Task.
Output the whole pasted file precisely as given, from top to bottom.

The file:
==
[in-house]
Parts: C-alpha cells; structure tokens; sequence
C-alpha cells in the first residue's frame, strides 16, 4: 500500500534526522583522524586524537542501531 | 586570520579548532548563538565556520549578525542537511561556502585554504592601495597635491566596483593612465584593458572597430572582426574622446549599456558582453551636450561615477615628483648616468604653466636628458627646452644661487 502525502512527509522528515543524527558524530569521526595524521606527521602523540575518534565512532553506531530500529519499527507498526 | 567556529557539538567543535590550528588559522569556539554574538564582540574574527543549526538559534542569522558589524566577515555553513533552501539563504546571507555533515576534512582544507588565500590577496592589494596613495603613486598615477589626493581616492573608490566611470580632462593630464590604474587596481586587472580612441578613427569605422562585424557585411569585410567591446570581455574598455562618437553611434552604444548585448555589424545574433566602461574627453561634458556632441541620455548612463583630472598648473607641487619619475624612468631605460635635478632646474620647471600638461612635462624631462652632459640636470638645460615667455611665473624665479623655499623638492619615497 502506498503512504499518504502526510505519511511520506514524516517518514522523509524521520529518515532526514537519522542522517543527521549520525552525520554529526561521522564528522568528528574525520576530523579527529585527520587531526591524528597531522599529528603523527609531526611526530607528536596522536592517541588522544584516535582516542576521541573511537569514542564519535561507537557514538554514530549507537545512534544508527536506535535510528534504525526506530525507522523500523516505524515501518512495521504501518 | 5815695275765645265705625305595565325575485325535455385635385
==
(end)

[in-house]
Parts: C-alpha cells; structure tokens; sequence
C-alpha cells in the first residue's frame, strides 16, 4: 500500500534526522583522524586524537542501531 | 586570520579548532548563538565556520549578525542537511561556502585554504592601495597635491566596483593612465584593458572597430572582426574622446549599456558582453551636450561615477615628483648616468604653466636628458627646452644661487 502525502512527509522528515543524527558524530569521526595524521606527521602523540575518534565512532553506531530500529519499527507498526 | 567556529557539538567543535590550528588559522569556539554574538564582540574574527543549526538559534542569522558589524566577515555553513533552501539563504546571507555533515576534512582544507588565500590577496592589494596613495603613486598615477589626493581616492573608490566611470580632462593630464590604474587596481586587472580612441578613427569605422562585424557585411569585410567591446570581455574598455562618437553611434552604444548585448555589424545574433566602461574627453561634458556632441541620455548612463583630472598648473607641487619619475624612468631605460635635478632646474620647471600638461612635462624631462652632459640636470638645460615667455611665473624665479623655499623638492619615497 502506498503512504499518504502526510505519511511520506514524516517518514522523509524521520529518515532526514537519522542522517543527521549520525552525520554529526561521522564528522568528528574525520576530523579527529585527520587531526591524528597531522599529528603523527609531526611526530607528536596522536592517541588522544584516535582516542576521541573511537569514542564519535561507537557514538554514530549507537545512534544508527536506535535510528534504525526506530525507522523500523516505524515501518512495521504501518 | 5815695275765645265705625305595565325575485325535455385635385